Review of dam effects on native and invasive crayfishes illustrates complex choices for conservation planning
Dams are among the most prevalent and extreme alterations humans have perpetrated on fluvial systems. The dramatic physical and biological changes caused by dams have been synthesized for many aquatic faunal groups, but not for crayfishes. In addition, invasive crayfish species are an increasing threat to global biodiversity, and dams have both costs and benefits with respect to crayfish invasions. North American crayfishes have imperiled native crayfishes in Europe, largely by hosting and spreading the crayfish plague pathogen Aphanomyces astaci that is lethal to European crayfishes. The differential effects of A. astaci on North American vs. European crayfishes contribute to differences between the continents in the costs and benefits of dams. We reviewed literature on both the detrimental and beneficial effects of dams on crayfishes, with emphasis on conservation of European crayfishes. We also suggested additional potential dam effects that warrant investigation. Our review illustrates the challenges and opportunities dams create for crayfish conservation. Dams create detrimental effects to native crayfishes, including reducing suitable habitats necessary for native habitat-specialist species and creating habitats suitable for non-native habitat-generalist species; fragmenting crayfish populations; and reducing species’ ability to recolonize upstream habitats. Conversely, dams can have beneficial effects by creating barriers that slow or halt upstream invasions by non-native crayfishes and spread of the crayfish plague. The complexity of the issues and the limited ecological information available highlights the need for future studies on the effects of dams on crayfishes. Crayfishes are one of the most imperiled groups of aquatic fauna globally; therefore, understanding the beneficial and detrimental effects of dams is essential for effective conservation of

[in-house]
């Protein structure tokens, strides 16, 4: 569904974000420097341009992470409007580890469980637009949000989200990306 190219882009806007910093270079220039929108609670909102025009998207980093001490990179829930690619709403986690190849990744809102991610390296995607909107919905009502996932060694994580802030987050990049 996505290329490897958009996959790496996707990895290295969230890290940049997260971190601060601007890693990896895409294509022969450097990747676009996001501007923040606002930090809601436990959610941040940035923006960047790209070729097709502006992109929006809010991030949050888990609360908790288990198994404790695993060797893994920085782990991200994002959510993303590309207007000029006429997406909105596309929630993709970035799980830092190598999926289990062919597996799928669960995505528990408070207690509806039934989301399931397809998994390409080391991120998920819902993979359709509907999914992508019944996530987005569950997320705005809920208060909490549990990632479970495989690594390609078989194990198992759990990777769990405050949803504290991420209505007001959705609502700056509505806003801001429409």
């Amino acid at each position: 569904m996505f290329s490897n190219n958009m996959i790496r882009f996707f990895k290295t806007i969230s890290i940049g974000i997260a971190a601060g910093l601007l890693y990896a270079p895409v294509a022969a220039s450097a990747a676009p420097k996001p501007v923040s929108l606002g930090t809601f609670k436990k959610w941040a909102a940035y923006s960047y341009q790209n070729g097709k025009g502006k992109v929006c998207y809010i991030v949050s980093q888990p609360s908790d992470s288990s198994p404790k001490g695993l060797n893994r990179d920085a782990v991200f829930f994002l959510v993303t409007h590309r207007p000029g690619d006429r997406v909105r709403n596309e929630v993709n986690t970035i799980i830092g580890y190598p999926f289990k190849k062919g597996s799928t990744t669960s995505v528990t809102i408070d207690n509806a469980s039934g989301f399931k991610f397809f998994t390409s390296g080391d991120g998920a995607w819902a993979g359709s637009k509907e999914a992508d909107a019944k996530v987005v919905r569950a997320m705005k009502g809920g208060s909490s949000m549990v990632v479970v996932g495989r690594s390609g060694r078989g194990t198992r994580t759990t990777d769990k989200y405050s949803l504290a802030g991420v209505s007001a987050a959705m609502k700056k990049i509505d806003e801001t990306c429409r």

many crayfish species.